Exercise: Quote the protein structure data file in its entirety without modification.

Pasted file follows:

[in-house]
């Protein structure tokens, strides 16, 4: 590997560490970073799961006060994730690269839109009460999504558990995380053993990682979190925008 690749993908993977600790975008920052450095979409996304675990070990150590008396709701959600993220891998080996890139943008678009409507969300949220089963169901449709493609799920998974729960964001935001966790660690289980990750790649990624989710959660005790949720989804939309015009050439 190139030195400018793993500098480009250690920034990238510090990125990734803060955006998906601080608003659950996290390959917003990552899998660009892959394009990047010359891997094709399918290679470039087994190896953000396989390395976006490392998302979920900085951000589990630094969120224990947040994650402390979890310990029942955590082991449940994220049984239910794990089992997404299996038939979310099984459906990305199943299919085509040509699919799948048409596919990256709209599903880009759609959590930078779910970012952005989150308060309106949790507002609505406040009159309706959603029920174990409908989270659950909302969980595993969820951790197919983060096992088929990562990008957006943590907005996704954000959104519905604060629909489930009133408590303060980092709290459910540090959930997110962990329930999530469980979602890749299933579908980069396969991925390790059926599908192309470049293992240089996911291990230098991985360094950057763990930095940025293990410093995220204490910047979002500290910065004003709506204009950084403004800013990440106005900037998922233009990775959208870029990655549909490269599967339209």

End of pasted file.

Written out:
[in-house]
């Protein structure tokens, strides 16, 4: 590997560490970073799961006060994730690269839109009460999504558990995380053993990682979190925008 690749993908993977600790975008920052450095979409996304675990070990150590008396709701959600993220891998080996890139943008678009409507969300949220089963169901449709493609799920998974729960964001935001966790660690289980990750790649990624989710959660005790949720989804939309015009050439 190139030195400018793993500098480009250690920034990238510090990125990734803060955006998906601080608003659950996290390959917003990552899998660009892959394009990047010359891997094709399918290679470039087994190896953000396989390395976006490392998302979920900085951000589990630094969120224990947040994650402390979890310990029942955590082991449940994220049984239910794990089992997404299996038939979310099984459906990305199943299919085509040509699919799948048409596919990256709209599903880009759609959590930078779910970012952005989150308060309106949790507002609505406040009159309706959603029920174990409908989270659950909302969980595993969820951790197919983060096992088929990562990008957006943590907005996704954000959104519905604060629909489930009133408590303060980092709290459910540090959930997110962990329930999530469980979602890749299933579908980069396969991925390790059926599908192309470049293992240089996911291990230098991985360094950057763990930095940025293990410093995220204490910047979002500290910065004003709506204009950084403004800013990440106005900037998922233009990775959208870029990655549909490269599967339209």